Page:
For example, getting the Zoom In car to successfully traverse a vertical loop took a lot of speed, and about 30 attempts to finally get the perfect run. The rig also has problems with rolling over in tighter corners if it’s coming in too fast. I found the standard (and lighter) Hot Wheels cars to be far more forgiving with my outlandish stunt driving demands. There’s no definitive list as to which Hot Wheels playsets and track designs the Zoom In will or won’t work with, so expect a bit of trial-and-error before you nail the perfect run. For adults the experimentation is all part of the fun, but kids might get bored sooner than their parents do.
Being able to ride along as you send a Hot Wheels car careening through a crash course no human driver would ever survive is a lot of fun. You’ll find yourself experimenting with sadistic layouts and courses, and repeatedly heading back to the toy store to buy more and more track pieces. It’s incredibly satisfying to finally be able to sit in the driver’s seat of a tiny car, but I do wish reviewing the footage was a little more immediate.
Unlike larger GoPro cameras, the tiny Session doesn’t have an LCD display for reviewing footage. You don’t necessarily have to keep popping out the microSD card and sticking it into your laptop to watch each run, it can also wirelessly connect to a mobile app over wifi. But the 10-year-old inside me found the few seconds it took to cache and stream each video excruciatingly long. A minor quibble, for sure, but I suspect actual kids might be equally impatient.
If you’ve already got the requisite GoPro, at around 80p the Hot Wheels Zoom In is a no-brainer accessory.
If your camera kit already includes any of the tiny GoPro Session cameras, and you have even the mildest interest of having some extra fun with it, the Hot Wheels Zoom In is a must-have accessory at $1.09 (81p). It’s an impulse purchase that’s going to deliver a lot of fun and replay value, even if it takes you 30 runs to get the camera car all the way through a course you’ve designed—and repeatedly redesigned. The resulting videos will satisfy the stunt driving fantasies the police and insurance companies won’t permit.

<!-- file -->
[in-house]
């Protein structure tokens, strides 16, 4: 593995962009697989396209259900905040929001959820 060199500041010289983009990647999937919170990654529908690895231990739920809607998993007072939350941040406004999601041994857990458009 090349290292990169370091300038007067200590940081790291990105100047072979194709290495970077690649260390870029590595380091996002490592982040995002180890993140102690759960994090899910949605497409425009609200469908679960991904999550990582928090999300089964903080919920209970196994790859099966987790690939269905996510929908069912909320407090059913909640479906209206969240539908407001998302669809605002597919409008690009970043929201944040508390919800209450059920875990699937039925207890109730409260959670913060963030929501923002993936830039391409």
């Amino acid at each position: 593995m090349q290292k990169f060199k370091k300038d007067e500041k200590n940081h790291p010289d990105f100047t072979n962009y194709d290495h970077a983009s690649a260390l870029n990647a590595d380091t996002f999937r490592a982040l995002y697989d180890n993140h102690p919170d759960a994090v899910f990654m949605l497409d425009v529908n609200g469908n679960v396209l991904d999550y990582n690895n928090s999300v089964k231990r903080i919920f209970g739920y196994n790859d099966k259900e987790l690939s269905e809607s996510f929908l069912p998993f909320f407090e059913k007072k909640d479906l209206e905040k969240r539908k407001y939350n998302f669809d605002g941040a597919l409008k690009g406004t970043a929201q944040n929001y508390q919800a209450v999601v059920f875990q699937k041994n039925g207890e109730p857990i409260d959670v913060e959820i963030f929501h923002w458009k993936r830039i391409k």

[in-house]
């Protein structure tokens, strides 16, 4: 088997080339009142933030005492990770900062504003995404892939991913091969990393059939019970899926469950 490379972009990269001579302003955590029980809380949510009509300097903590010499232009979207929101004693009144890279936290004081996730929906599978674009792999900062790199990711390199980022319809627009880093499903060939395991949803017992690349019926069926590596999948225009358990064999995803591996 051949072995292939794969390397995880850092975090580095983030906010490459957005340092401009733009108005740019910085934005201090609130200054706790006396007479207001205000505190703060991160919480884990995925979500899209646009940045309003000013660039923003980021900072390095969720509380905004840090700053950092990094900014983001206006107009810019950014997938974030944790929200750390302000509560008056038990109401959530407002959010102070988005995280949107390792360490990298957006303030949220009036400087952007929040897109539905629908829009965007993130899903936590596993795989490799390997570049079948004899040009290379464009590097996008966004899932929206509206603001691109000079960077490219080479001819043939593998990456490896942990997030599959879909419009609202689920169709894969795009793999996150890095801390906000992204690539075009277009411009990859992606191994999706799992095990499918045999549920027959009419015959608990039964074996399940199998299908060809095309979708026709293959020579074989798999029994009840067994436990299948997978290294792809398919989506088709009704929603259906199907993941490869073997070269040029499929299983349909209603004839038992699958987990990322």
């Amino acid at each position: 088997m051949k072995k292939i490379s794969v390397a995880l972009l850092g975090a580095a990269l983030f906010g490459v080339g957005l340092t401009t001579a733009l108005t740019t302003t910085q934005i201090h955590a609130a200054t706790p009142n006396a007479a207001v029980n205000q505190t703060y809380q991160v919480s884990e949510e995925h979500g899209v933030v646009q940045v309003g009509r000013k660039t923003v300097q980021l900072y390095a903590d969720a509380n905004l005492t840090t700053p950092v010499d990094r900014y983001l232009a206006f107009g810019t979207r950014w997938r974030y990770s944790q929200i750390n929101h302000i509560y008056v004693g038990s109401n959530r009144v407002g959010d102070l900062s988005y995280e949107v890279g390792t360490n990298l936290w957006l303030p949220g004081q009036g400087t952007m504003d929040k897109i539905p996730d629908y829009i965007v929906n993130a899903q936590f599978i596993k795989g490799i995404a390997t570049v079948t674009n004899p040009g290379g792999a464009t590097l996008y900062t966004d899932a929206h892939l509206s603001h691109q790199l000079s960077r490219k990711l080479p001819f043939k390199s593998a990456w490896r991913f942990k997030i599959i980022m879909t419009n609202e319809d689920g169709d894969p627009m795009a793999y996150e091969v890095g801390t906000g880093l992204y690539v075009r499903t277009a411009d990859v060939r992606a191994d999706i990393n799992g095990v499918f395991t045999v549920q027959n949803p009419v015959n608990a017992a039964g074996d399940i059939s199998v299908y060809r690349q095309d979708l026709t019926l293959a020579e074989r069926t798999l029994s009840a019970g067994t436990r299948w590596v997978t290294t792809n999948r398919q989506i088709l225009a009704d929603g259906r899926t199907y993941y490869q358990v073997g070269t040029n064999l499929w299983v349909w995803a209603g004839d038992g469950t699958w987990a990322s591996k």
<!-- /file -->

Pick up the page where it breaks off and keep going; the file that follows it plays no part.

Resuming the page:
But, there’s unfortunately no getting around the fact that on its own, the Zoom In car is nothing more than an ugly Hot Wheels toy. You’ll need to add a $150 (£111) GoPro camera (or more recent, pricier models) to really get the most out of the toy. So while Mattel will be selling it alongside all the other toy cars in toy aisles across the country, it’s really the first Hot Wheels toy that adults shouldn’t be embarrassed about taking to the checkout. “No, it’s NOT for my kid!”
- At $1.09 (81p) the toy Hot Wheels car is dirt cheap, but it requires a GoPro Session camera and that will cost you at least $150 (£111) more.
- Kids might be disappointed at the GoPro Session’s lack of a built-in LCD screen for instantly viewing the race results, but streaming to a smartphone app is a decent workaround.
- With the GoPro attached the Hot Wheels Zoom In car is quite a bit heavier and taller than standard Hot Wheels cars, making it prone to rolling over and crashes, and incompatible with certain playsets.
- The car’s camera clip is easy to use and holds the GoPro securely. Only the worst crashes will dislodge it.
- The length of the Zoom In car means you’ll always see the front of it at the bottom of your videos unless you do some heavy cropping.